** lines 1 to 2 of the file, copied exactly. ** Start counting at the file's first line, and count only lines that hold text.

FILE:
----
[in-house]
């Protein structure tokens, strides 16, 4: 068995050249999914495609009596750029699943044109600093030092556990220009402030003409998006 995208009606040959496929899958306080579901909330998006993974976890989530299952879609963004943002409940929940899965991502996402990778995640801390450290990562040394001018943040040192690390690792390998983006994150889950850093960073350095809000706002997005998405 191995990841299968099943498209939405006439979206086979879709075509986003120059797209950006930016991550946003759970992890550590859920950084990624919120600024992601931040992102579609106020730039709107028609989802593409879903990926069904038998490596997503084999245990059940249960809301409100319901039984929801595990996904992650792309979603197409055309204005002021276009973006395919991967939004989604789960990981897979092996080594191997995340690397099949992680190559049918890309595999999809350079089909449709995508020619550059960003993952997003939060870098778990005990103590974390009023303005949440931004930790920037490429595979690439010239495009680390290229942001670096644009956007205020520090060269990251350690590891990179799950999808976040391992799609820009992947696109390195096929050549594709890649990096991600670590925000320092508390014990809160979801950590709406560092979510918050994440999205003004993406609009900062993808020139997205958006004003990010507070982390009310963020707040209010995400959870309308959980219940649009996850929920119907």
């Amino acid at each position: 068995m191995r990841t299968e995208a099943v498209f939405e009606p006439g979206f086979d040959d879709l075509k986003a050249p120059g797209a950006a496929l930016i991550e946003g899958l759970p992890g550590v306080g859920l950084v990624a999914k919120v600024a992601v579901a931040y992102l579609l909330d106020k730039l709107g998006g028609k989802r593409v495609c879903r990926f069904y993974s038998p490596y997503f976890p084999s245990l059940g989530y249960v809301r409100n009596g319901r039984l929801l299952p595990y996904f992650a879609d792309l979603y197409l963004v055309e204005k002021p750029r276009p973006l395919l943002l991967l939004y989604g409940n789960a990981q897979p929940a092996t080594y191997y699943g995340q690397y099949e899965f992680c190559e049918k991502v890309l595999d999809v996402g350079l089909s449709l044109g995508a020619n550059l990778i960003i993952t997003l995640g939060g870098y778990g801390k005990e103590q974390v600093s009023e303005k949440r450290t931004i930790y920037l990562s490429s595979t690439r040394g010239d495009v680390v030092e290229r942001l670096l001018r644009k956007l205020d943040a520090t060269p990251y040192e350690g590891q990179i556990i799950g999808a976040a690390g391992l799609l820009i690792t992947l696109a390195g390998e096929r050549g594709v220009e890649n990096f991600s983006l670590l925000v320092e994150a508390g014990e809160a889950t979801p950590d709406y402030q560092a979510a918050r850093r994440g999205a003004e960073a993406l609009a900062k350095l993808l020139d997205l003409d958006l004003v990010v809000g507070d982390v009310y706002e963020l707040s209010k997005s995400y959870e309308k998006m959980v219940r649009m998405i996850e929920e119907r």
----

[in-house]
């Protein structure tokens, strides 16, 4: 068995050249999914495609009596750029699943044109600093030092556990220009402030003409998006 995208009606040959496929899958306080579901909330998006993974976890989530299952879609963004943002409940929940899965991502996402990778995640801390450290990562040394001018943040040192690390690792390998983006994150889950850093960073350095809000706002997005998405 191995990841299968099943498209939405006439979206086979879709075509986003120059797209950006930016991550946003759970992890550590859920950084990624919120600024992601931040992102579609106020730039709107028609989802593409879903990926069904038998490596997503084999245990059940249960809301409100319901039984929801595990996904992650792309979603197409055309204005002021276009973006395919991967939004989604789960990981897979092996080594191997995340690397099949992680190559049918890309595999999809350079089909449709995508020619550059960003993952997003939060870098778990005990103590974390009023303005949440931004930790920037490429595979690439010239495009680390290229942001670096644009956007205020520090060269990251350690590891990179799950999808976040391992799609820009992947696109390195096929050549594709890649990096991600670590925000320092508390014990809160979801950590709406560092979510918050994440999205003004993406609009900062993808020139997205958006004003990010507070982390009310963020707040209010995400959870309308959980219940649009996850929920119907």